Please click here for some guidelines on “what to do on the day of your surgery”​
As with any surgical procedure, there is some level of risk involved. Potential risks and complications associated to a Heller myotomy include:

  • Problems associated with anaesthesia - such as pain, bloating, gas or diarrhoea. 

  • Postoperative bleeding 

  • Oesophageal or gastric injury

  • Damage to internal organs (e.g. lung, spleen, oesophagus or liver) which is a rare complication

Please click here for some guidelines on "what to do after your surgery"​

The Aga Khan University Hospital offers various support services to help with managing or recovering from the disease or condition. These include but are not limited to nutrition, physiotherapy, rehabilitation, specialized clinics and some patient support groups. Your doctor or nurse will advise you accordingly.

The Aga Khan University Hospital offers financial assistance to those who are in need and fulfil the eligibility criteria. For further information, you can contact the Patient Welfare Department. You can find the contact number of the Patient Welfare Department in the 'Important Numbers' section on the website homepage.

The financial counselling staff is available during office hours, at the main PBSD (Patient Business Services Department), to answer your financial queries on treatments' costs and authorize admissions on partial deposit as per hospital policies allow. The financial counsellor in the emergency room is open 24/7. You can find the contact number of the Patient Business Services in the 'Important Numbers' section on the website homepage.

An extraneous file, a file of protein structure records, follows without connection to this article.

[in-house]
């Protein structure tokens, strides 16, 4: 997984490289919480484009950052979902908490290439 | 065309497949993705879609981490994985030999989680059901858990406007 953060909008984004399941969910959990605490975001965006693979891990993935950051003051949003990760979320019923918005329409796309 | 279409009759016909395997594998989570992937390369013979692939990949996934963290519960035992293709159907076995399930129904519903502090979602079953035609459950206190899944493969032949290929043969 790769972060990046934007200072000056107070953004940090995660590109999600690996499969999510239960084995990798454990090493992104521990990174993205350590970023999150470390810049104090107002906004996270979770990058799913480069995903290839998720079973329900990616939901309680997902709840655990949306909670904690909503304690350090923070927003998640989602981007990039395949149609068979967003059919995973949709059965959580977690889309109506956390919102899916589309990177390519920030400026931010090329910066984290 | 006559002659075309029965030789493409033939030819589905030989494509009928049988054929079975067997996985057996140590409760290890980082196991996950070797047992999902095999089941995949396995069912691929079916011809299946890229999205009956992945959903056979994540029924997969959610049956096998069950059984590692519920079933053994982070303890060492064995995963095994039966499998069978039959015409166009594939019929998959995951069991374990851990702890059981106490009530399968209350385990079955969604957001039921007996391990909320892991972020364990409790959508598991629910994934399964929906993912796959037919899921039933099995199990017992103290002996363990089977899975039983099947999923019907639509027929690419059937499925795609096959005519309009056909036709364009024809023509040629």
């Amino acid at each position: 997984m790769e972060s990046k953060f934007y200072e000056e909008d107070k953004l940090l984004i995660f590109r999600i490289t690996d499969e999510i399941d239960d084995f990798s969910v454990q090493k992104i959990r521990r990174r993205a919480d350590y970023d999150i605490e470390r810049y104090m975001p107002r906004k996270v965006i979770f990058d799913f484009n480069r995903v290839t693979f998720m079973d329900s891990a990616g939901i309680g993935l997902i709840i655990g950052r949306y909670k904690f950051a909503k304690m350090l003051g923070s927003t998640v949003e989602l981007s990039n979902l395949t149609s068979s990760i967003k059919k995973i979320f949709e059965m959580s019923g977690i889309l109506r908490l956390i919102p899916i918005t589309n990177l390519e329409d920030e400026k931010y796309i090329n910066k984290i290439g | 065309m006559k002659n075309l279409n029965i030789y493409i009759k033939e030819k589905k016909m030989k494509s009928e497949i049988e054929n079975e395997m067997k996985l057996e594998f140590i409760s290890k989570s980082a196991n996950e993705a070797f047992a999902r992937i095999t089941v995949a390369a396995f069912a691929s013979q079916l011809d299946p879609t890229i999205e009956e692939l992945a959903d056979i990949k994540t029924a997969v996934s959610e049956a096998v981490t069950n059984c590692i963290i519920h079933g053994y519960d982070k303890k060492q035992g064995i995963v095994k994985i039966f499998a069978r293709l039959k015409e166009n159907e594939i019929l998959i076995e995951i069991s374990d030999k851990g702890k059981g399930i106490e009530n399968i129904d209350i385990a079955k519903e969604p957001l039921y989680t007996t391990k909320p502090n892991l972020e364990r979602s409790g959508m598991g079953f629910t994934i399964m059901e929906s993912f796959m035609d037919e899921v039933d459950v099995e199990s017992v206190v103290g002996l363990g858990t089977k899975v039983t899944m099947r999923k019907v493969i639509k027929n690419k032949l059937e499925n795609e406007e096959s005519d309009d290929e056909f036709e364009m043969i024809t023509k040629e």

Your doctor and or nurse will give you specific instructions about the prescribed medication. Please ensure that you take or use the prescribed medicine as advised. It can be dangerous to your health if you self-prescribe. Please inform the doctor or nurse beforehand if you have experienced any adverse reactions to any medications in the past. If you experience any symptoms of drug poisoning, overdose or severe reaction please contact the Pharmacy Service at The Aga Khan University Hospital immediately. You can find the contact number of the Pharmacy Services in the 'Important Numbers' section on the website homepage.​




The information provided on our website is for educational purposes and not intended to be a substitute for medical advice, diagnosis or treatment. You should always seek the advice of your doctor or other healthcare professional provider.